The biggest question that Deadpool 2 fails to answer is why the fuck we need a movie like this. In a film where everything is a quip-heavy joke at it’s own expense, what is there to get invested in? Everything the film does try to do with a straight face has been done way better elsewhere: couching a story about abuse and trauma in the superhero genre? Hey, Guardians of the Galaxy got there first and did it better, twice. Deconstructing the superhero? Kick-Ass, Mystery Men, and Super had you covered twenty years ago. Giving Ryan Reynolds the stardom he so clearly needs to live? We tried that a dozen times over and proved we don’t need it. You could argue it exists purely for entertainment, but that doesn’t explain how boring it is for long stretches. Deadpool 2 is an aggravatingly pointless movie, one that tries to play it’s irreverence as a feature instead of a bug and lands as a hopeless, toneless pile of fuckery by the end-up. After Infinity War earnestly changed the game, Deadpool 2 is back to snidely poke fun at that game without actually offering up a decent alternative to that game. For all Deadpool plays at anarchic, it’s staid, stupid, and a fucking waste of your time.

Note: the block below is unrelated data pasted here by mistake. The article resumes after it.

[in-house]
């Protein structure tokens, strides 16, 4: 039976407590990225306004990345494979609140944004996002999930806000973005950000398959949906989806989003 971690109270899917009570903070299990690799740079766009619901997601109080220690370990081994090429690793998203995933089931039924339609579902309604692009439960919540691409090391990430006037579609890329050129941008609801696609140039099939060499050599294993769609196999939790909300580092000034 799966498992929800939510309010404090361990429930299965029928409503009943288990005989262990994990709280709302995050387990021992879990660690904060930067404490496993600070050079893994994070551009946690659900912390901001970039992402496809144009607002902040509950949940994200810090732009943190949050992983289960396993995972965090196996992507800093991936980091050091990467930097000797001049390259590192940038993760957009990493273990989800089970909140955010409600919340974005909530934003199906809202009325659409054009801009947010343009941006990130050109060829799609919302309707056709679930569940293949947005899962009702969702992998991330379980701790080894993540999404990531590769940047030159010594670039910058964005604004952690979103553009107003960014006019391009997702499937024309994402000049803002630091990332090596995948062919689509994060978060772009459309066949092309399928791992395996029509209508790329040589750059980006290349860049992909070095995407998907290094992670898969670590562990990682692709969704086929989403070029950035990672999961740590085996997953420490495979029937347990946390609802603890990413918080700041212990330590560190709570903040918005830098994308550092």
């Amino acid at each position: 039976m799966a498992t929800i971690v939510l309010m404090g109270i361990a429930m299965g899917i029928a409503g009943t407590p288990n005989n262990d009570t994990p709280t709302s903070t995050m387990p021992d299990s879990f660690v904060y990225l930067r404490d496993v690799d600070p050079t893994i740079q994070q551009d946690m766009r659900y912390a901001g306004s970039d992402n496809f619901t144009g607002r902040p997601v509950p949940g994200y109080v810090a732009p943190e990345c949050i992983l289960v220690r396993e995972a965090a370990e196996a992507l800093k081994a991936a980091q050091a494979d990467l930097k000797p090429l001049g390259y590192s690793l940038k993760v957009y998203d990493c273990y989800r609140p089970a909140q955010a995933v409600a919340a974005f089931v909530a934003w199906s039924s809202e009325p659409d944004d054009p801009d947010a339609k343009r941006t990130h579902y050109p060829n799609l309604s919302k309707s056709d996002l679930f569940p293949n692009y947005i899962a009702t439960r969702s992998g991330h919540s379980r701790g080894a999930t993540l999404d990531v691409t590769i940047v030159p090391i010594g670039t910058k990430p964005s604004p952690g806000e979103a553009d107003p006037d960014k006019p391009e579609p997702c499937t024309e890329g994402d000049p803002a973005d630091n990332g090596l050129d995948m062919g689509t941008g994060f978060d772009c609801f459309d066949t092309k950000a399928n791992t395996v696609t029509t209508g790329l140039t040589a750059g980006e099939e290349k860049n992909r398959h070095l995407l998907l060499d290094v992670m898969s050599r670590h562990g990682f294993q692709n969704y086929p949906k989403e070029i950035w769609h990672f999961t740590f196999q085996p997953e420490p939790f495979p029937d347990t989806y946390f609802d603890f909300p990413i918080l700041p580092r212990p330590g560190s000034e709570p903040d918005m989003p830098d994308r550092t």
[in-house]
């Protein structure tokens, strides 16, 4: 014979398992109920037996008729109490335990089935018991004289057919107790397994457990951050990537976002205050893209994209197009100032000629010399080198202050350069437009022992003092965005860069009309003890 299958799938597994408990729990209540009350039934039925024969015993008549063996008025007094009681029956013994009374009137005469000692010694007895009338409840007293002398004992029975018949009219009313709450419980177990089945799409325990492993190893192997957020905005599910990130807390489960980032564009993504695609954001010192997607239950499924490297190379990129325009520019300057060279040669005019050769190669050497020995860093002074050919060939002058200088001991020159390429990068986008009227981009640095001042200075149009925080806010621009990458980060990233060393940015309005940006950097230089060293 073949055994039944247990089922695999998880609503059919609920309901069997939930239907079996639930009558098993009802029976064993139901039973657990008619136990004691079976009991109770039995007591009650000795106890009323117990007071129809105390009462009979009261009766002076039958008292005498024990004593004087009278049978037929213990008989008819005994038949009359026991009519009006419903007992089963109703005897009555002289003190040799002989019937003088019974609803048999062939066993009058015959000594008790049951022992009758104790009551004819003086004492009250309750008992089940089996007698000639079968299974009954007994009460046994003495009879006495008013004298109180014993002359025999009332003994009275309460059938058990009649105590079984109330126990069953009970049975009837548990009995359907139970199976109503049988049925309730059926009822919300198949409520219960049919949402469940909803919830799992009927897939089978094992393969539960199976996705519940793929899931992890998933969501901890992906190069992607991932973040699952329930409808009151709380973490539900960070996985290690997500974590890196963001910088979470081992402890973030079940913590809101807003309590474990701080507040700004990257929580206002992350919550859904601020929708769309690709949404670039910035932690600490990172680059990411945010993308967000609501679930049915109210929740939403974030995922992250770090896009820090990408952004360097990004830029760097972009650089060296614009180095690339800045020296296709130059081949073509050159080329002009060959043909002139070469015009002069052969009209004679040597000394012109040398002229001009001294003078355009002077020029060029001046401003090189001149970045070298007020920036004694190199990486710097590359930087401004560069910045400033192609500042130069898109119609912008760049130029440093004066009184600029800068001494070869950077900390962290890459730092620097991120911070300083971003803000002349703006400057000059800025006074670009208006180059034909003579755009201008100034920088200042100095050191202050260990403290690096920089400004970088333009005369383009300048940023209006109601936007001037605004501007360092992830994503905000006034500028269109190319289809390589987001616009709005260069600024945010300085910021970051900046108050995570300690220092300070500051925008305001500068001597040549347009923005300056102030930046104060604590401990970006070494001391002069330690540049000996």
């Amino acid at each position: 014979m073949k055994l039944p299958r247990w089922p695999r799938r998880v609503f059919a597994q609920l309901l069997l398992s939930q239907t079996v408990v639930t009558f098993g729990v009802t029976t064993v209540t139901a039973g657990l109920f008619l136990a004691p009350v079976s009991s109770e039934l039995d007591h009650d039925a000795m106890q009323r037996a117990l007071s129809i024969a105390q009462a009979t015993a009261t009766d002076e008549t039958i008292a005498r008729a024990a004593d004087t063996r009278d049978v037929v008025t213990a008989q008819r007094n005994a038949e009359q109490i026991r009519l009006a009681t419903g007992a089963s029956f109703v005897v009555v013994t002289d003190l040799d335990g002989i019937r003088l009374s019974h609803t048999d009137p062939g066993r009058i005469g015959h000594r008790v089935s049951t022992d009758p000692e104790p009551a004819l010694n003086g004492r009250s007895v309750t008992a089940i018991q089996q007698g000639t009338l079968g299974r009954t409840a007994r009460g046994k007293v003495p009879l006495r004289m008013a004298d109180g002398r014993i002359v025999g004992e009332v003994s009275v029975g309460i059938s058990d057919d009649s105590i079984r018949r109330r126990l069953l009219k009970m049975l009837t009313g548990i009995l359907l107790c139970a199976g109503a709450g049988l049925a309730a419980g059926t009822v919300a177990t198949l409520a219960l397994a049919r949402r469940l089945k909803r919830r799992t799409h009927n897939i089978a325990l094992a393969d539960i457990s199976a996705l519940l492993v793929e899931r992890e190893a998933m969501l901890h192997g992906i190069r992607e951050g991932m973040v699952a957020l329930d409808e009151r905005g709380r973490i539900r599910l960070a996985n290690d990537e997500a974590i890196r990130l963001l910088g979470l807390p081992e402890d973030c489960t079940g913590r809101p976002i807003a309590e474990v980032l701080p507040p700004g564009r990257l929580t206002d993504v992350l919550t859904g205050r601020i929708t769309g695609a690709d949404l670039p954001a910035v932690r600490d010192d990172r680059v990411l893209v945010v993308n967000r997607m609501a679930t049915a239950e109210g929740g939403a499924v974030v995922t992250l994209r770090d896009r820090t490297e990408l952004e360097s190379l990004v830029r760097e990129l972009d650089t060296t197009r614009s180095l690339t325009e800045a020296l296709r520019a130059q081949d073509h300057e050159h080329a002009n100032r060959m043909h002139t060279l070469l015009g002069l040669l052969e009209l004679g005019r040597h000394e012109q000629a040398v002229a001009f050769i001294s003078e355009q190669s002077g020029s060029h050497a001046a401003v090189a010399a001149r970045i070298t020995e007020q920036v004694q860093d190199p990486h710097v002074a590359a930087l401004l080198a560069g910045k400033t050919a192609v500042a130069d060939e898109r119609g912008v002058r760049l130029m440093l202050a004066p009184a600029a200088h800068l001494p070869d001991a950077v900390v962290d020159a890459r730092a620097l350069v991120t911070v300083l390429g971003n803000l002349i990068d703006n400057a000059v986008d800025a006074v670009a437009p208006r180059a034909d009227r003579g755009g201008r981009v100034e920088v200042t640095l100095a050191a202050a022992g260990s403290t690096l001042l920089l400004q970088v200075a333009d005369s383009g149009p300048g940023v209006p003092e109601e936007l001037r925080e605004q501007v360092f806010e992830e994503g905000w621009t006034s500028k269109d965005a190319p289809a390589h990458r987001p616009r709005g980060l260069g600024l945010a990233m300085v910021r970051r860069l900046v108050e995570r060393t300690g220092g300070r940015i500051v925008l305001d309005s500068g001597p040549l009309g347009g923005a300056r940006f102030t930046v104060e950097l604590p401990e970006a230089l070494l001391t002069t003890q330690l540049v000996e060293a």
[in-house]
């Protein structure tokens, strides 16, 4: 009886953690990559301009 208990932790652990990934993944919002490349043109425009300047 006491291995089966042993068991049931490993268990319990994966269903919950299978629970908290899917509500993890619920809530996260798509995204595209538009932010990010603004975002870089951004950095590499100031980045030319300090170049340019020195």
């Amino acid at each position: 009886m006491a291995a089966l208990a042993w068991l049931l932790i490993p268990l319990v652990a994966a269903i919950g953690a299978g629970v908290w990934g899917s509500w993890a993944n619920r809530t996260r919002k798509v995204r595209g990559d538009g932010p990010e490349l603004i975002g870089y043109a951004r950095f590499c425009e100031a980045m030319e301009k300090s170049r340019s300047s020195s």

If you enjoyed this article and want to see more stuff like it, consider supporting us on Patreon, and check out our Marvel Cinematic Universe retrospective! You can also find more of my TV-related work and personal writings on my blog, The Cutprice Guignol.

By Louise MacGregor

(header image courtesy of 20th Century Fox)